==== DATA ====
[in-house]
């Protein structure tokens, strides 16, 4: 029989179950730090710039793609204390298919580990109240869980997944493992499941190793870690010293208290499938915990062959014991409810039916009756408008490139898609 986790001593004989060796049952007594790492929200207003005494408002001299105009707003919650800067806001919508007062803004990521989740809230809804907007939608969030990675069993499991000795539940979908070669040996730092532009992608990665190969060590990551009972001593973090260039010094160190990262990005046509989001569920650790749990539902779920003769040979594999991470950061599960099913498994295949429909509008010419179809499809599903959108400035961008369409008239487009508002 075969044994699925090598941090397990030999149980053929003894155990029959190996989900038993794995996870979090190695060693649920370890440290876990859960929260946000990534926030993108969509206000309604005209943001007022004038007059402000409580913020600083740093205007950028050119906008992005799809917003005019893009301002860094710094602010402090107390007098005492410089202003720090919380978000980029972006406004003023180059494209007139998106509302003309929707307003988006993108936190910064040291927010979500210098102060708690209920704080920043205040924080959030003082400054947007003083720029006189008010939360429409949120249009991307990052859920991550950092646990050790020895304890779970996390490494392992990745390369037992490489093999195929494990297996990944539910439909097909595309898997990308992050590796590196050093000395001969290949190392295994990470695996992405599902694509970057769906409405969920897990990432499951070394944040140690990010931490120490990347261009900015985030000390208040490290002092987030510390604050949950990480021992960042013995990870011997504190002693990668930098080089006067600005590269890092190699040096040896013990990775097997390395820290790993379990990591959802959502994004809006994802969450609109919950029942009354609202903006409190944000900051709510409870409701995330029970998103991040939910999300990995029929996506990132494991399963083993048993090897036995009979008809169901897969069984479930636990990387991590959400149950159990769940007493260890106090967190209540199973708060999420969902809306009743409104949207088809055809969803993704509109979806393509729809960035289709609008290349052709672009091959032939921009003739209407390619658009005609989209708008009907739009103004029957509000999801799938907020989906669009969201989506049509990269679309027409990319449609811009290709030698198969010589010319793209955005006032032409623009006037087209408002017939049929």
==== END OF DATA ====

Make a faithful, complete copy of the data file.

[in-house]
């Protein structure tokens, strides 16, 4: 029989179950730090710039793609204390298919580990109240869980997944493992499941190793870690010293208290499938915990062959014991409810039916009756408008490139898609 986790001593004989060796049952007594790492929200207003005494408002001299105009707003919650800067806001919508007062803004990521989740809230809804907007939608969030990675069993499991000795539940979908070669040996730092532009992608990665190969060590990551009972001593973090260039010094160190990262990005046509989001569920650790749990539902779920003769040979594999991470950061599960099913498994295949429909509008010419179809499809599903959108400035961008369409008239487009508002 075969044994699925090598941090397990030999149980053929003894155990029959190996989900038993794995996870979090190695060693649920370890440290876990859960929260946000990534926030993108969509206000309604005209943001007022004038007059402000409580913020600083740093205007950028050119906008992005799809917003005019893009301002860094710094602010402090107390007098005492410089202003720090919380978000980029972006406004003023180059494209007139998106509302003309929707307003988006993108936190910064040291927010979500210098102060708690209920704080920043205040924080959030003082400054947007003083720029006189008010939360429409949120249009991307990052859920991550950092646990050790020895304890779970996390490494392992990745390369037992490489093999195929494990297996990944539910439909097909595309898997990308992050590796590196050093000395001969290949190392295994990470695996992405599902694509970057769906409405969920897990990432499951070394944040140690990010931490120490990347261009900015985030000390208040490290002092987030510390604050949950990480021992960042013995990870011997504190002693990668930098080089006067600005590269890092190699040096040896013990990775097997390395820290790993379990990591959802959502994004809006994802969450609109919950029942009354609202903006409190944000900051709510409870409701995330029970998103991040939910999300990995029929996506990132494991399963083993048993090897036995009979008809169901897969069984479930636990990387991590959400149950159990769940007493260890106090967190209540199973708060999420969902809306009743409104949207088809055809969803993704509109979806393509729809960035289709609008290349052709672009091959032939921009003739209407390619658009005609989209708008009907739009103004029957509000999801799938907020989906669009969201989506049509990269679309027409990319449609811009290709030698198969010589010319793209955005006032032409623009006037087209408002017939049929």